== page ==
This column is headed ‘The Politics of Property’ and these days that means one word - Brexit.
The whole of Europe is still convulsed by the outcome of our EU referendum, which has already led to the arrival of a new and very different UK government.
The prime minister has wasted little time in announcing the repeal of the European Communities Act and indicating that Article 50 will be invoked early in 2017.
It is becoming clear that what the UK is now aiming for is not hard or soft Brexit but clean Brexit.
May believes that control of our borders is not negotiable. The EU is not prepared to accept that proposition or even discuss it. Thus the choice we face is between an endless and ultimately fruitless negotiation with the EU over what sort of package they would offer us to remain in the single market or a decision by the UK to leave and negotiate from that point on.
The latter clean break is the only practical option. Having left the single market, we will remind its remaining members that they export as much to us as they do to the US, which is also not in the single market and certainly has no intention of ceding control of its borders.
We will declare that we intend to impose no tariffs whatever on trade with the single market - unless they do so to us first. The boss of Jaguar Land Rover recently expressed concern about Brexit. He need not fear.
His concern is as nothing compared to that of the bosses of Audi, Mercedes, Volkswagen, BMW and Porsche when no less than 20% of German automotive exports come to the UK.
If the EU insists on tariffs on UK exports to the single market, the member states will know that as they export a far higher volume of goods to the UK than we do to them, they will be cutting their noses off to spite their face.
It wouldn’t be the first time that politicians have done just that, but what is noticeable is the growing gulf between the EU whose leaders are desperate to survive and the member states that are increasingly asserting their authority over Brussels. They need to protect their trade with the UK when the balance is so strongly in their favour.
Meanwhile, the benefit to us in the UK of a clean break is that we can then negotiate trade deals with countries such as the US, India and China, while the EU simply can’t. The Transatlantic Trade and Investment Partnership has collapsed because of French intransigence.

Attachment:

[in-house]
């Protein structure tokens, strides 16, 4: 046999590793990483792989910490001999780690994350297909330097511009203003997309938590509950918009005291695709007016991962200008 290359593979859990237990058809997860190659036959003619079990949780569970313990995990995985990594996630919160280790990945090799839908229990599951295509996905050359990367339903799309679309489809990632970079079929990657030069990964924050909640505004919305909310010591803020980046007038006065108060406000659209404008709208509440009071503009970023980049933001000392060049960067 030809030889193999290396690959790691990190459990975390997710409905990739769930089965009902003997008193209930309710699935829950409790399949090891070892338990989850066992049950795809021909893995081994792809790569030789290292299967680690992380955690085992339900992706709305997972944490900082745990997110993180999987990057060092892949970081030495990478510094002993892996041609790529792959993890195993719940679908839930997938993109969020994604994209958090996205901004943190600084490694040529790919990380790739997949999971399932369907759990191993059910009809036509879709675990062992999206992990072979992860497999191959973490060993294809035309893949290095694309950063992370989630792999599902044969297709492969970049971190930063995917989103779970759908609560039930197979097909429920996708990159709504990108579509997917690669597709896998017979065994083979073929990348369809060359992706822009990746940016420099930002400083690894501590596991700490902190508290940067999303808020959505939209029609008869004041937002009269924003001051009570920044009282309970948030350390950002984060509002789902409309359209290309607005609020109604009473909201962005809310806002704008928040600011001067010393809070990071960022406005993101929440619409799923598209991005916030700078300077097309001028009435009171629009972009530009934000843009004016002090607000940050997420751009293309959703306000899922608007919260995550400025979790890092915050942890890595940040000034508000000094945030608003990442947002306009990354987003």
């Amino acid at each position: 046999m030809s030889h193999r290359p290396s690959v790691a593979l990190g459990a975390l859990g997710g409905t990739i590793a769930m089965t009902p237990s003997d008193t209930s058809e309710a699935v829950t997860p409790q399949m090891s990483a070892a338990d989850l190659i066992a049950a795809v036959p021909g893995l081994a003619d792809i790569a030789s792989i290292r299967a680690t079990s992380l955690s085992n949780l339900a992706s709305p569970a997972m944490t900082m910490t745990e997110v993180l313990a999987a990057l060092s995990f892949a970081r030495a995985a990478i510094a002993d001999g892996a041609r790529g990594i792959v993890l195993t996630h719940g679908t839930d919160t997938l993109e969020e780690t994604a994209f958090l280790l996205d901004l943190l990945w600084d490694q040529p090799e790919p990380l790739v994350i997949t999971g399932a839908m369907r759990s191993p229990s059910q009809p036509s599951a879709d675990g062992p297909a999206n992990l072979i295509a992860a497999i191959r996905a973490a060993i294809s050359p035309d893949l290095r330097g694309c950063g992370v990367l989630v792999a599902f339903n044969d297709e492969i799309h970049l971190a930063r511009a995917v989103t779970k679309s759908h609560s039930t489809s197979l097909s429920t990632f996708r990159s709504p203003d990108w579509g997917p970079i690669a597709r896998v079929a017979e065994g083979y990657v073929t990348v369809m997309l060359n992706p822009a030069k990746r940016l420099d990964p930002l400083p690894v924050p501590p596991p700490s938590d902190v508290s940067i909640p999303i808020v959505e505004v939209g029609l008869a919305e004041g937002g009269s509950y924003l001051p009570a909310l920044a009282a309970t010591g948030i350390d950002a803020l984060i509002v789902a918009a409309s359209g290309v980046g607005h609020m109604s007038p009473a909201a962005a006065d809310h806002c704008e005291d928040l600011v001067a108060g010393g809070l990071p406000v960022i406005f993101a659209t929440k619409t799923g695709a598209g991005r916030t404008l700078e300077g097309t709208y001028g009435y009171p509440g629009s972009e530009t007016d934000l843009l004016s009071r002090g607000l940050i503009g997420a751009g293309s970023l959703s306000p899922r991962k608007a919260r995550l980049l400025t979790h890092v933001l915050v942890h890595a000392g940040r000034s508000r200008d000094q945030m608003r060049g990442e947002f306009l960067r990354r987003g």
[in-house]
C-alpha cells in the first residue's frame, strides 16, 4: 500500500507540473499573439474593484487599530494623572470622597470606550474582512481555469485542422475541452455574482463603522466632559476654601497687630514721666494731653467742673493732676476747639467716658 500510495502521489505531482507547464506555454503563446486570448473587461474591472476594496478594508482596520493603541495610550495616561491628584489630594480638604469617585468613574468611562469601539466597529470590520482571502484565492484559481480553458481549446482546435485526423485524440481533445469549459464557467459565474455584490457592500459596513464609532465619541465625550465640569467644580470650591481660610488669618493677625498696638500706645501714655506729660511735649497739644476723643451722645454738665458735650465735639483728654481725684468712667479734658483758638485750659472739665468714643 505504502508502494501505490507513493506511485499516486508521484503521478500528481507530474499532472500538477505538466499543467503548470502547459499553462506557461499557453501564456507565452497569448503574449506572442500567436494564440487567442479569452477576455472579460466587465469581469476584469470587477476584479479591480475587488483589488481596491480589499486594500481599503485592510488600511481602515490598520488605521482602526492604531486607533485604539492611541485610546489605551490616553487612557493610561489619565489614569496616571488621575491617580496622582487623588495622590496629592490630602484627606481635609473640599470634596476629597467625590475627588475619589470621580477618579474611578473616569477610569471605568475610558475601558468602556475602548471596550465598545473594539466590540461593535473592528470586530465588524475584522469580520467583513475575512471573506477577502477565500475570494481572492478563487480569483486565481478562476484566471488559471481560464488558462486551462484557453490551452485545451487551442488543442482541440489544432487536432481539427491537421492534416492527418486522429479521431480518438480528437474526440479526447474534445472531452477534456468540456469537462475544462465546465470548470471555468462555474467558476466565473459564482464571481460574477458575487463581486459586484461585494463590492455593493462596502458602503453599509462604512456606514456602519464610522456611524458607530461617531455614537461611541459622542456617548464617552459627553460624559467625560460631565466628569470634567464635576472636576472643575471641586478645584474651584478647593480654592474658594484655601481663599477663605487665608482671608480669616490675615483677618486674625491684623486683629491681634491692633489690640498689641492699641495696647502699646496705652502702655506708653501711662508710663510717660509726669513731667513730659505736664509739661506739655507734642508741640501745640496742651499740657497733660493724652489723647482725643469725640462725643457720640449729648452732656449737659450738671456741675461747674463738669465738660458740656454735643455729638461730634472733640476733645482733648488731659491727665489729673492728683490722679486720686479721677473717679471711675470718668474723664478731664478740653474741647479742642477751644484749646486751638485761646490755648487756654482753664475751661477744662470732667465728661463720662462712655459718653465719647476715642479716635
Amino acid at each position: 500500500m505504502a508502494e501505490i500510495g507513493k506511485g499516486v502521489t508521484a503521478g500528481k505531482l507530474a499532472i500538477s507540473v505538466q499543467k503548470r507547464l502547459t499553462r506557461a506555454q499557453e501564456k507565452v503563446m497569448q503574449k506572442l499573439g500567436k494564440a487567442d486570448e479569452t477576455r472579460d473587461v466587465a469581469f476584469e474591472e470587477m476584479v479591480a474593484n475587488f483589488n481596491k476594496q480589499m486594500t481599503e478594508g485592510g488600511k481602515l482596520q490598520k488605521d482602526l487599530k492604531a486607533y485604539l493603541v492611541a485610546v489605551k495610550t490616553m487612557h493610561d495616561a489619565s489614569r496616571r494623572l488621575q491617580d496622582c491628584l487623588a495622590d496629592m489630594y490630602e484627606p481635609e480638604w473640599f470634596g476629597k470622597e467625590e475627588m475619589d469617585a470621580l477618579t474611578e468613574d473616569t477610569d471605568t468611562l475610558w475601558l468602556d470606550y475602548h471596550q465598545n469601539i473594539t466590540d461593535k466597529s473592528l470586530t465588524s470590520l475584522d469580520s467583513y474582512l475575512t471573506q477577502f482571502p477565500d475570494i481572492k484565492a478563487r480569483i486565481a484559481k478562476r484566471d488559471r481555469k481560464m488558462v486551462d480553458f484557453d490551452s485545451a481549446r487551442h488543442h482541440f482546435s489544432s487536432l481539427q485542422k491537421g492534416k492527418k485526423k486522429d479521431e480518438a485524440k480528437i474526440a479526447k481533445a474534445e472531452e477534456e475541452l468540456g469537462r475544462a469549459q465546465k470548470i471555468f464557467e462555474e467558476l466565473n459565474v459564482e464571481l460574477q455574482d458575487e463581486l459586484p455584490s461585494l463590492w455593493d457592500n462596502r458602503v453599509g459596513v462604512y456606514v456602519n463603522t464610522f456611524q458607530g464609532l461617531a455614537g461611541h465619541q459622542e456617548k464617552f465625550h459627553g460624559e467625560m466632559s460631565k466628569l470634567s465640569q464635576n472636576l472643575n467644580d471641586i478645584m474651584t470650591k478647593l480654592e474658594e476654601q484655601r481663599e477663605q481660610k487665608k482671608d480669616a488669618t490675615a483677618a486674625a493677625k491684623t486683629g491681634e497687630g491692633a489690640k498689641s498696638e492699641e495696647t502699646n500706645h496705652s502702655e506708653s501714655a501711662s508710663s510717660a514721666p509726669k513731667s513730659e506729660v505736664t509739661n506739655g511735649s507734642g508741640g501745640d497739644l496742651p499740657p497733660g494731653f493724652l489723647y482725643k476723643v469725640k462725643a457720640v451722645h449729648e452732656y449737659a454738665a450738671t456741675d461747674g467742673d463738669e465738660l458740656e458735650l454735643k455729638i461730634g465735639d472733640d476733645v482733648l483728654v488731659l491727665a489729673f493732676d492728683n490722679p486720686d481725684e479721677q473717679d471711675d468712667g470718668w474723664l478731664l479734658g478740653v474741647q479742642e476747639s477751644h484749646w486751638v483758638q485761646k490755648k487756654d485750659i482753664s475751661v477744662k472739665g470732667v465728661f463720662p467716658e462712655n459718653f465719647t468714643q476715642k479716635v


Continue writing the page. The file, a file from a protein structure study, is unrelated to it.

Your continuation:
Sterling has been under pressure since the Brexit decision but this was to be expected from the same traders who pushed it up so far before the vote. There are a few battered egos sitting on those trading floors. But currencies rise and fall.
In the short term we will import inflation of around 2% but this will be offset by the National Living Wage. Exports and tourism will benefit. There will be no recession, technical or otherwise.
Global investors managing a huge wall of cash need returns that money products do not provide.
Next up the risk curve is real property and the UK remains a key market for those funds. So while there will certainly be a degree of foot on ball as far as London commercial is concerned, principally because of concerns over the passporting of financial services, the London market overall remains attractive.
Apple’s move to 500,000 sq ft at Battersea Power Station shows the technology, media and telecoms sector, which has no Brexit concerns, continues to see London as the place to be.
Meanwhile, the residential market has problems that were either caused or ignored by the last administration.
Chancellor Hammond’s commitment to a £5bn housing package will help. He needs to go further and reverse George Osborne’s SDLT changes, which snuffed out mobility while lowering Treasury receipts - a rare achievement.
And he should look at how Osborne killed the buy-to-let market, so denying those who cannot afford a deposit on a place to live.
Theresa May has been happy to review virtually every decision the previous administration took. Let us hope her chancellor is equally keen to do so.
Steve Norris is chairman of Soho Estates and BNP PRE